An extract on #ecaviation
Until June 2017, Disney only held a majority stake in the resort, when they bought the remaining shares. In 2017 The Walt Disney Company offered an informal takeover of Euro Disney S.C.A., buying 9% of the company from Kingdom Holding and an open offer of 2 Euro per share for the remaining stock. This brought The Walt Disney Company's total ownership to 85.7%. The Walt Disney company will also invest an additional 1.5 Billion Euro to strengthen the company.
Following the success of Disneyland in California and Walt Disney World in Florida, plans to build a similar theme park in Europe emerged in 1972. Under the leadership of E. Cardon Walker, Tokyo Disneyland opened in 1983 in Japan with instant success, forming a catalyst for international expansion. In late 1984 the heads of Disney's theme park division, Dick Nunis and Jim Cora, presented a list of approximately 1,200 possible European locations for the park. By March 1985, the number of possible locations for the park had been reduced to four; two in France and two in Spain. Both nations saw the potential economic advantages of a Disney theme park and offered competing financing deals to Disney.
Both Spanish sites were located near the Mediterranean and offered a subtropical climate similar to Disney's parks in California and Florida. Disney had also shown interest in a site near Toulon in southern France, not far from Marseille. The pleasing landscape of that region, as well as its climate, made the location a top competitor for what would be called Euro Disneyland. However, shallow bedrock was encountered beneath the site, which would have rendered construction too difficult. Finally, a site in the rural town of Marne-la-Valle was chosen because of its proximity to Paris and its central location in Western Europe. This location was estimated to be no more than a four-hour drive for 68 million people and no more than a two-hour flight for a further 300 million.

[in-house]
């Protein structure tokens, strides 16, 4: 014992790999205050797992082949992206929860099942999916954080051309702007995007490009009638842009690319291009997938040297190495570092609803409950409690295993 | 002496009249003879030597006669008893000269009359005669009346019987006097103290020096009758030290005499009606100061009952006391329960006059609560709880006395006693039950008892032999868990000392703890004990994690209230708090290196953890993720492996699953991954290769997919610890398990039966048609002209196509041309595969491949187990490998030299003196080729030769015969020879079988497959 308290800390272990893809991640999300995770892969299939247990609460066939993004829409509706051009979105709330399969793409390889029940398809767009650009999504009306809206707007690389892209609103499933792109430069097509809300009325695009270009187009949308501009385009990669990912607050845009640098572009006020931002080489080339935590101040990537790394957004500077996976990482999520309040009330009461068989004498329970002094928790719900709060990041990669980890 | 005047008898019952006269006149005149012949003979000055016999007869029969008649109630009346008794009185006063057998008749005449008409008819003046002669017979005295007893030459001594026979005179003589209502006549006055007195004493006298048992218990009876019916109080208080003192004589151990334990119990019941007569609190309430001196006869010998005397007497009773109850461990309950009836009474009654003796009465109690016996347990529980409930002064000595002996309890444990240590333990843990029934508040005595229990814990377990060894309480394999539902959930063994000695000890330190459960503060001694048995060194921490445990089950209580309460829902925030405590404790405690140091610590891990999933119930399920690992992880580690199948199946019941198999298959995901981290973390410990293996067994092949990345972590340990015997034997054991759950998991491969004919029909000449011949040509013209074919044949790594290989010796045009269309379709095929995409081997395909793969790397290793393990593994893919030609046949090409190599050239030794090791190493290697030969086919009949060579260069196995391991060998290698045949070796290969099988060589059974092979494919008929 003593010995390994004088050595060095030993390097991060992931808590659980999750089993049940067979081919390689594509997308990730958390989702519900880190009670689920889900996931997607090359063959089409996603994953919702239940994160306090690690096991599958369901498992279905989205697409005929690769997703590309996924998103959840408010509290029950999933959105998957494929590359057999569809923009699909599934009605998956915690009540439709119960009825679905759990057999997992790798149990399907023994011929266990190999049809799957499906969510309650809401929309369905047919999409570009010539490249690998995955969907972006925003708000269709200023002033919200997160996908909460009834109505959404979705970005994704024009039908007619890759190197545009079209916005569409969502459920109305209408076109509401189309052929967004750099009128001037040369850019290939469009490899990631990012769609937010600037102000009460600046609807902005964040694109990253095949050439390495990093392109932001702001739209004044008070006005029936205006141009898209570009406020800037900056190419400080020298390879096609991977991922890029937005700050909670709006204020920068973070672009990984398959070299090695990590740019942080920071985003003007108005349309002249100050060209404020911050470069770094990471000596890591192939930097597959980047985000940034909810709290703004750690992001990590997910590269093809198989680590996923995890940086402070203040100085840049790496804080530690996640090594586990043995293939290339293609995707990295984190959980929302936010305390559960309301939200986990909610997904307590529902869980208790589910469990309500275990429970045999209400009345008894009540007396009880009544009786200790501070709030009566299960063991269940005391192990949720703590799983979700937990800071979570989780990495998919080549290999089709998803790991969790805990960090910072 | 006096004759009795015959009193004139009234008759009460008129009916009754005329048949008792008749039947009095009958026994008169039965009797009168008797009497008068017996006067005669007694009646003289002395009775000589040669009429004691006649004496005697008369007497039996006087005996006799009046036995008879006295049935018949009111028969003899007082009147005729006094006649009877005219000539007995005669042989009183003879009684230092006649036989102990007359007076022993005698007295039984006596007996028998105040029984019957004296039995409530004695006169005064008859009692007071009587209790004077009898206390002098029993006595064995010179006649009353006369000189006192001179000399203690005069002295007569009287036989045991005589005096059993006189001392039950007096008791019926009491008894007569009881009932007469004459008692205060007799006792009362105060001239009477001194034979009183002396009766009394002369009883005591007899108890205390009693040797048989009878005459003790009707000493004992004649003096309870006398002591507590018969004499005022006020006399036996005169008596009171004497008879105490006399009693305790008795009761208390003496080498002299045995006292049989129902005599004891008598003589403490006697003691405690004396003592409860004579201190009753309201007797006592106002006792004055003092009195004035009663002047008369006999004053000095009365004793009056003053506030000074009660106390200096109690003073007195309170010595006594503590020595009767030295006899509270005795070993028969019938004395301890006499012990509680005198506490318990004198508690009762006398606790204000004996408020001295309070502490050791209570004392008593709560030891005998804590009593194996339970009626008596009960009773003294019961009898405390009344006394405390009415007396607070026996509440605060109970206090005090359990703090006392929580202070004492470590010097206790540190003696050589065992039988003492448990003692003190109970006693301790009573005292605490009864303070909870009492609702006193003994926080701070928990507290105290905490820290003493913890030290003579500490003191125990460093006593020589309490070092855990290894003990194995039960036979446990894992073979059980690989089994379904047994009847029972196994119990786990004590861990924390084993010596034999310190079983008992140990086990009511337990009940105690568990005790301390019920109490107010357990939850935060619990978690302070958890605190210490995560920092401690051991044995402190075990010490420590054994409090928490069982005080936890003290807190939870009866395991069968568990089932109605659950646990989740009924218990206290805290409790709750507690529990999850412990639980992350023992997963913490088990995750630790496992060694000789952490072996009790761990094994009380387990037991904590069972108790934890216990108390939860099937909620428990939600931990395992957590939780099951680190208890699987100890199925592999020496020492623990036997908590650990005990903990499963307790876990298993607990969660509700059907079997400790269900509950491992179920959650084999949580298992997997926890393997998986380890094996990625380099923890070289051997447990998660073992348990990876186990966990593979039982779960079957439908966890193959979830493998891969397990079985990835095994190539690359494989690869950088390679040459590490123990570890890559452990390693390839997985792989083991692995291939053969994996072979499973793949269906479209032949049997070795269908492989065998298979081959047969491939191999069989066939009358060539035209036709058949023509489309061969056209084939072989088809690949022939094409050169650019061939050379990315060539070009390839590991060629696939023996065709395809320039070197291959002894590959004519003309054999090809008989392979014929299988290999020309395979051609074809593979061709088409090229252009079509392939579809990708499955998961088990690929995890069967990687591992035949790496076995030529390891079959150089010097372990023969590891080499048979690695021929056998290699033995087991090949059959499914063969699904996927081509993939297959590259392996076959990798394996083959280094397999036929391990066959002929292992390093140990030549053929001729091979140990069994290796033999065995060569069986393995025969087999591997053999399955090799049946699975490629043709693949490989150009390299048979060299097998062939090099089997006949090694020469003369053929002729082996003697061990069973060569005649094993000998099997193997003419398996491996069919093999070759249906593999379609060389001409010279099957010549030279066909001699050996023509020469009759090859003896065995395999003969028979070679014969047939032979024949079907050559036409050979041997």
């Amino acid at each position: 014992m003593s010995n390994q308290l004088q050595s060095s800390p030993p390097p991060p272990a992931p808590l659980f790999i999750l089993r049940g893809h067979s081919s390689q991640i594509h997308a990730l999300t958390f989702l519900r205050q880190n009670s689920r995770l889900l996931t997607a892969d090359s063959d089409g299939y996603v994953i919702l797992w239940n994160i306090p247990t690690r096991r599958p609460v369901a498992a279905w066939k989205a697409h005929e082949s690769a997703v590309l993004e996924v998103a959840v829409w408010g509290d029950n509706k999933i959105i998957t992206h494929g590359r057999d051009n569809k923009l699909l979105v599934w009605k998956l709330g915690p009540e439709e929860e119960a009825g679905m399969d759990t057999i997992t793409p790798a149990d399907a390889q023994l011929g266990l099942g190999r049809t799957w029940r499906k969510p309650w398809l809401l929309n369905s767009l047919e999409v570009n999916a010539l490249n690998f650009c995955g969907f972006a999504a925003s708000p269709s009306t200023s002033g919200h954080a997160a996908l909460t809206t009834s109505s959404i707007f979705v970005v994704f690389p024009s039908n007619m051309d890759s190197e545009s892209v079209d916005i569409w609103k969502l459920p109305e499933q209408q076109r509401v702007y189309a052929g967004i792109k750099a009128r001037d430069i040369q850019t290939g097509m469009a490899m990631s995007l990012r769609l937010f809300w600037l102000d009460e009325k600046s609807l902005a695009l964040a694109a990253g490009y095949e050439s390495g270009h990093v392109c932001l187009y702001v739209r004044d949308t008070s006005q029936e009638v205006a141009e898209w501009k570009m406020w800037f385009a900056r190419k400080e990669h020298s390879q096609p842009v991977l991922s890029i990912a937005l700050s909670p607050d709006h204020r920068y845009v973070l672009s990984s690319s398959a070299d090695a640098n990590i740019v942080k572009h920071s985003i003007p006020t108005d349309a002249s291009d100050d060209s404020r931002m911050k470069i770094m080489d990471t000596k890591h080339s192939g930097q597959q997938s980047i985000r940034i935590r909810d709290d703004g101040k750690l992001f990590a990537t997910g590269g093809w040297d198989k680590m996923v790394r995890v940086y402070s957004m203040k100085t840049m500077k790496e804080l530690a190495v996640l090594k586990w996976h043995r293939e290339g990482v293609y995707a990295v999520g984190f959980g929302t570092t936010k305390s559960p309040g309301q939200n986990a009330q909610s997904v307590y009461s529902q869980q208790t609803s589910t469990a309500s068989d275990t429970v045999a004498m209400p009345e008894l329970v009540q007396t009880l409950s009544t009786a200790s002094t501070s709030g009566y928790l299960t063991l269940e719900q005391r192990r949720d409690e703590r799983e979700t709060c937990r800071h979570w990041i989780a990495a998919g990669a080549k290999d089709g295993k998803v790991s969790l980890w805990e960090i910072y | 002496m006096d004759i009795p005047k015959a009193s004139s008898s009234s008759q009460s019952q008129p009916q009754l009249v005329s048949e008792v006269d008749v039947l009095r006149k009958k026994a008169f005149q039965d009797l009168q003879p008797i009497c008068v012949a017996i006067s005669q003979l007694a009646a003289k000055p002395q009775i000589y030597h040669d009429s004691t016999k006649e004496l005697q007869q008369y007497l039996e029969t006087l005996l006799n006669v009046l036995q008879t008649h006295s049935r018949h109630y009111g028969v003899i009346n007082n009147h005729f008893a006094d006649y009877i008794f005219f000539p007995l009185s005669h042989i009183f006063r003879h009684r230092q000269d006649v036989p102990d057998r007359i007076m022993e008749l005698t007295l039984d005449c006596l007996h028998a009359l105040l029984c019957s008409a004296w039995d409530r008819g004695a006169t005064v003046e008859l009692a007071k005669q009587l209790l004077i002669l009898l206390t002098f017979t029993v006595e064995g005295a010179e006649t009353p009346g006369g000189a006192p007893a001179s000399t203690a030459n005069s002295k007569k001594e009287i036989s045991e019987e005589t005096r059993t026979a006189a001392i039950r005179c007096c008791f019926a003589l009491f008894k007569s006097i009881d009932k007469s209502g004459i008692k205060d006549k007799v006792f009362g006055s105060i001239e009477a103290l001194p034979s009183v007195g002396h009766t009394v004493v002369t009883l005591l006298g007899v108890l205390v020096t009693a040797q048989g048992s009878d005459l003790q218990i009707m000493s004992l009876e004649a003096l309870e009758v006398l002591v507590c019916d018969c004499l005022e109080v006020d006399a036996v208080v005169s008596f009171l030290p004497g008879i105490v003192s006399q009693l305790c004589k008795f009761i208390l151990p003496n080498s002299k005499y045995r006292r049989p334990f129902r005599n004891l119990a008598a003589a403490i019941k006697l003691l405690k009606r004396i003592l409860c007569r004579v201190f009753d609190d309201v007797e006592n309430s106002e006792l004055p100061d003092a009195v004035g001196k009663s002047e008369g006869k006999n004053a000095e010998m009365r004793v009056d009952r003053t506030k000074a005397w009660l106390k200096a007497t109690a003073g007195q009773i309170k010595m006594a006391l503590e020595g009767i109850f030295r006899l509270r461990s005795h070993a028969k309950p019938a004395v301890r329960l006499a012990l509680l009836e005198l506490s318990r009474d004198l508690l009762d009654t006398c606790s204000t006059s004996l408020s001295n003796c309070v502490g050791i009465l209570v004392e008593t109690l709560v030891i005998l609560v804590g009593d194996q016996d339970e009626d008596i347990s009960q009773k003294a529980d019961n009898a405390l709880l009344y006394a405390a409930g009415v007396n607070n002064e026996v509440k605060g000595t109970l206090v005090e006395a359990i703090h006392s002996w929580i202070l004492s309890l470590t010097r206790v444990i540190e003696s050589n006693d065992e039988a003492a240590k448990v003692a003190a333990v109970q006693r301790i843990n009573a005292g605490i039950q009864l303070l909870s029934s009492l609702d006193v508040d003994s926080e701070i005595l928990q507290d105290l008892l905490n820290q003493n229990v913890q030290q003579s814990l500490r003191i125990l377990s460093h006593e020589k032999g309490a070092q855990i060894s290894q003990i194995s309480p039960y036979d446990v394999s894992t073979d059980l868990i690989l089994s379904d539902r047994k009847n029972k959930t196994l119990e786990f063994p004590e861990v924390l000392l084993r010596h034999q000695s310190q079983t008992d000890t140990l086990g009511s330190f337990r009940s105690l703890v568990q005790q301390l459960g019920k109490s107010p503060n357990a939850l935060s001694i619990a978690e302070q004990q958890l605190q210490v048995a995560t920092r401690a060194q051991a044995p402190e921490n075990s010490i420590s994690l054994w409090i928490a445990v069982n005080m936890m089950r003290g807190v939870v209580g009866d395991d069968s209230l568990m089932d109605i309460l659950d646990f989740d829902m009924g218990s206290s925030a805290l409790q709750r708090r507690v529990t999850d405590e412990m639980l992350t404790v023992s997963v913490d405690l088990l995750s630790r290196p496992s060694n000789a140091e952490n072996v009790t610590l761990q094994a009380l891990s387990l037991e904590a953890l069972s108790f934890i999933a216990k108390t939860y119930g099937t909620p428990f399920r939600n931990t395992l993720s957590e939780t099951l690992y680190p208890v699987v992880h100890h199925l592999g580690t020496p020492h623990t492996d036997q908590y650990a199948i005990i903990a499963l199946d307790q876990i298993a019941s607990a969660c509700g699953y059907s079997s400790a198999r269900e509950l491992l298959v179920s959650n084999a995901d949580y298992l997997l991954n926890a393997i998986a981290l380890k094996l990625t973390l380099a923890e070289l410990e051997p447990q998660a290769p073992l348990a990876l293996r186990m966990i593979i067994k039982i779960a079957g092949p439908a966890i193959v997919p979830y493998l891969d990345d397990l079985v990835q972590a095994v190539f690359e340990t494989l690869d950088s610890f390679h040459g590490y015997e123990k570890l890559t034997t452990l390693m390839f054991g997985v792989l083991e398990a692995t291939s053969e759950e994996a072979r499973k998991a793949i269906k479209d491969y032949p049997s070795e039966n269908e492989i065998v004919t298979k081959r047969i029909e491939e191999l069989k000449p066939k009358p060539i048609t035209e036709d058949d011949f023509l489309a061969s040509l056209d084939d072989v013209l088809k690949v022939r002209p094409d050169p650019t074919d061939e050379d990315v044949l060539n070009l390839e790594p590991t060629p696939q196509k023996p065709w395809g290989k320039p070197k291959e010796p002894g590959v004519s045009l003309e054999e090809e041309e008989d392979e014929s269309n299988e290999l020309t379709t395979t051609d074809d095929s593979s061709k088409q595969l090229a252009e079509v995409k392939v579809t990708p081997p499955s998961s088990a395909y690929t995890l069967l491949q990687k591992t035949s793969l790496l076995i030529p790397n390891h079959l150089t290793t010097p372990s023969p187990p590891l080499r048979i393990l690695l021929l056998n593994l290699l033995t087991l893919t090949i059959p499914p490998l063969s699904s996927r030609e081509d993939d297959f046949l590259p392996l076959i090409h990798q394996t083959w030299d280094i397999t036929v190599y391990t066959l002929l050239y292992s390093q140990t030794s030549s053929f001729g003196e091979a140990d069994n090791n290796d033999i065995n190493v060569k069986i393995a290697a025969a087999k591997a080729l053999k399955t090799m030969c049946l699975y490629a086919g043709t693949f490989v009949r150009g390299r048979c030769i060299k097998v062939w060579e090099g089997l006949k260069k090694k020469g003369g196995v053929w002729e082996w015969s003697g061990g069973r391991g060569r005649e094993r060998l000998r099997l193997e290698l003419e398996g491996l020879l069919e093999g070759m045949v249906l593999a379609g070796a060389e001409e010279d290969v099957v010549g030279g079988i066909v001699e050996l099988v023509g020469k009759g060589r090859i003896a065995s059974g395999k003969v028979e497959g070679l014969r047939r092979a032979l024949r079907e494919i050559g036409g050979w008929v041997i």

Michael Eisner, Disney's CEO at the time, signed the first letter of agreement with the French government for the 20-square-kilometre (4,940-acre) site on 18 December 1985, and the first financial contracts were drawn up during the following spring. The final contract was signed by the leaders of the Walt Disney Company and the French government and territorial collectivities on 24 March 1987. Construction began in August 1988, and in December 1990, an information centre named "Espace Euro Disney" was opened to show the public what was being constructed. Plans for a theme park next to Euro Disneyland based on the entertainment industry, Disney-MGM Studios Europe, quickly went into development, scheduled to open in 1996 with a construction budget of US$2.3 billion. The construction manager was Bovis.